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HomeFeaturesAgricultureExtension Notes: Dealing with common poultry parasites

Extension Notes: Dealing with common poultry parasites

By: Rebecca Konopka
Carter County Extension Agent

A variety of parasites attack poultry by either sucking blood or feeding on their skin, and feathers. Knowing what pests may be bugging your flock will help you figure out how to deal with the problem.  Continuous external parasites are ones that spend their entire adult life on their host. Temporary parasites feed on, but do not live on, their host.  Some continuous external parasites include:

Northern fowl mite: The most common external parasite in chickens, turkeys, game birds, pigeons etc., northern fowl mites are commonly spread through bird contact. Signs of infestation depend on severity. Heavy infestation can cause anemia. Chickens may lose weight and exhibit decreased feed intake and egg production and a lower carcass quality. Look for dark patches on the feathers and on the skin around the vent area. They are fast movers and leave behind a lot of fecal material. They are usually more of a problem in cooler months. “No Mite Strips” are an effective way to control this mite in your flock. Some powdered insecticides also work, but you need to read the labels very carefully. Organic producers may want to use something like diatomaceous earth as a natural insect preventative. The lifecycle of these mites is five to seven days, so growers will need to be vigilant in repeating treatments to prevent a large infestation.

Sticktight fleas:  Although they are called fleas, they are stationary compared to other fleas. They burrow; females attach to the skin around the face and wattles to lay eggs. Sticktight flea larvae develop in the soil around chicken cages, and a few weeks later, adult fleas emerge to continue their lifecycle. If you raise chickens in wire cages three or more feet above the ground, you won’t usually have a large sticktight flea infestation. You can use Sevin dust on the fleas and on the litter. An alternative treatment method is to coat the adult fleas with petroleum jelly.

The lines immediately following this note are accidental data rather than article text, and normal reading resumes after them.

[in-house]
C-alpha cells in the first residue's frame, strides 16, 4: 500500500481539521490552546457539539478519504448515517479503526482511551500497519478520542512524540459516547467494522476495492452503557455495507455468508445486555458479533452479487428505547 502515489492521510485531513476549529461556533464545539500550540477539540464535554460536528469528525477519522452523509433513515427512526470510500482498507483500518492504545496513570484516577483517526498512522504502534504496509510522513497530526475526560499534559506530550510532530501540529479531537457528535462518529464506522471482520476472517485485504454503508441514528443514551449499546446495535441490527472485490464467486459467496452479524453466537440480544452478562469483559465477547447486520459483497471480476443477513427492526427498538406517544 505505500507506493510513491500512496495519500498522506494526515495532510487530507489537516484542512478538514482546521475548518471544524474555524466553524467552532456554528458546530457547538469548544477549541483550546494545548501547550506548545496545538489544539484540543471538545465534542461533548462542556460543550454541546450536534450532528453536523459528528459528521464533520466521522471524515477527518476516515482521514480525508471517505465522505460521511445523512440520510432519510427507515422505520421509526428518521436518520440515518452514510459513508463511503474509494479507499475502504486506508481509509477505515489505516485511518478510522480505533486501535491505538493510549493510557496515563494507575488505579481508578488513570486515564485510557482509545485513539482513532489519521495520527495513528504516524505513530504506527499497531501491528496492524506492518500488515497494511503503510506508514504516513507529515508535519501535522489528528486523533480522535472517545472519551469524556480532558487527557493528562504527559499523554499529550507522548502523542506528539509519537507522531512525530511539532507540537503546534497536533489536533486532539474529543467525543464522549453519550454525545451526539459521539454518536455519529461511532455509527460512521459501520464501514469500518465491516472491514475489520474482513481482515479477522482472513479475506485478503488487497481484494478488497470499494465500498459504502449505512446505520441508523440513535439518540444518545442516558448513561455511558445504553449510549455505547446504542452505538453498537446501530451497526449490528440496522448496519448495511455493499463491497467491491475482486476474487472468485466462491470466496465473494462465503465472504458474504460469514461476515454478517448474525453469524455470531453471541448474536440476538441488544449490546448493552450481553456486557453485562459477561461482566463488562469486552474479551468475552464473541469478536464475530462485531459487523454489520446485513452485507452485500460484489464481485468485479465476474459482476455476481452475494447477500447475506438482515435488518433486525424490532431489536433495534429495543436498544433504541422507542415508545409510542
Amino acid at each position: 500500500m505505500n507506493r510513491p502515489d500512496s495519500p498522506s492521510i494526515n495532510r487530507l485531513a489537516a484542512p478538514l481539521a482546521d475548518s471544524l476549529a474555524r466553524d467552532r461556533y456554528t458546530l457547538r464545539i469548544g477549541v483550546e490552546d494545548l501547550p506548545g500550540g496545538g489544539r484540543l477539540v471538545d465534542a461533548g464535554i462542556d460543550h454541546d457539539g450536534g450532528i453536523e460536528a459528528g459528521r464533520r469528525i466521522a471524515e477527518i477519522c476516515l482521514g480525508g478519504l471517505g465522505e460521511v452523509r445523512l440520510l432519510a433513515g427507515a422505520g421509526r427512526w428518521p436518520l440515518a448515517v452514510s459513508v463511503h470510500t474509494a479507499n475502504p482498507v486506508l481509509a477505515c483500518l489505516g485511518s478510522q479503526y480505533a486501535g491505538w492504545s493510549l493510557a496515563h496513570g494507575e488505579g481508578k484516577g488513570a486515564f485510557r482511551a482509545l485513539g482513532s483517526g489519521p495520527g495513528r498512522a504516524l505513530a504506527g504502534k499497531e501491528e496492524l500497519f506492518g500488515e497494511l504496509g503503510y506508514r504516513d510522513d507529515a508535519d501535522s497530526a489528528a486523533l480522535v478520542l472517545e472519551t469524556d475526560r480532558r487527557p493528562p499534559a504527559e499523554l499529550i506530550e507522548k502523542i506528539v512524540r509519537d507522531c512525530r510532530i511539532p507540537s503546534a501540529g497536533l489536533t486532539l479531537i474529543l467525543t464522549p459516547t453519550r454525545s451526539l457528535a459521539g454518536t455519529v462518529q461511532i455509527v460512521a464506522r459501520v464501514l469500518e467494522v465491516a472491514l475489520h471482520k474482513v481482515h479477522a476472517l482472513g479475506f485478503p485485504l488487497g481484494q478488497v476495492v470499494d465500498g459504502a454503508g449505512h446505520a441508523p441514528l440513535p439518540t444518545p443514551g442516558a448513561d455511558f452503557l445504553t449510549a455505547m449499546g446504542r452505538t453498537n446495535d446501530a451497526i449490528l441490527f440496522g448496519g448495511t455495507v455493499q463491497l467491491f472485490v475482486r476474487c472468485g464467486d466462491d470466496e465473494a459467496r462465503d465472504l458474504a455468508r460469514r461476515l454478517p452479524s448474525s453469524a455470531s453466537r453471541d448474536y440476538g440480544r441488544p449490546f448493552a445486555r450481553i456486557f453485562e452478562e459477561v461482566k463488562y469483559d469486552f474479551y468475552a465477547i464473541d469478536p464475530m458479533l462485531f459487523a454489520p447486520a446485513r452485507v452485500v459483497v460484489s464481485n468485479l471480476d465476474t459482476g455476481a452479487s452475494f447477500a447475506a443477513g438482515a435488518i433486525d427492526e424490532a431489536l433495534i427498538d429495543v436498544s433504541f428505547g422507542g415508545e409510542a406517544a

Scaly leg mites:  These mites burrow into and live under the scales of the feet, lifting the scales and deforming the feet. Chickens in wire cages three feet or more above the ground don’t usually have problems with these mites. Prevention is easier than treatment, so you should inspect new birds before adding them to your flock. These mites are frequently picked up at poultry shows, so you should treat all chickens upon returning from a show. You can treat scaly leg mites by dipping chickens’ legs in linseed oil or petroleum jelly at 7-day intervals for three weeks. Never use fuel oil, kerosene, motor oil or other liquid petroleum products on chickens. Even after mites are dead, the swollen and deformed look may remain.

Chicken lice:  Lice feed on blood and other fluids, and they cause birds to become restless. That feeling adversely affects feed intake, digestion, growth and egg production. Young birds have a tougher time with lice. Lice tend to be more abundant in unclean, overcrowded conditions. Pesticides used for Northern fowl mites will usually control lice.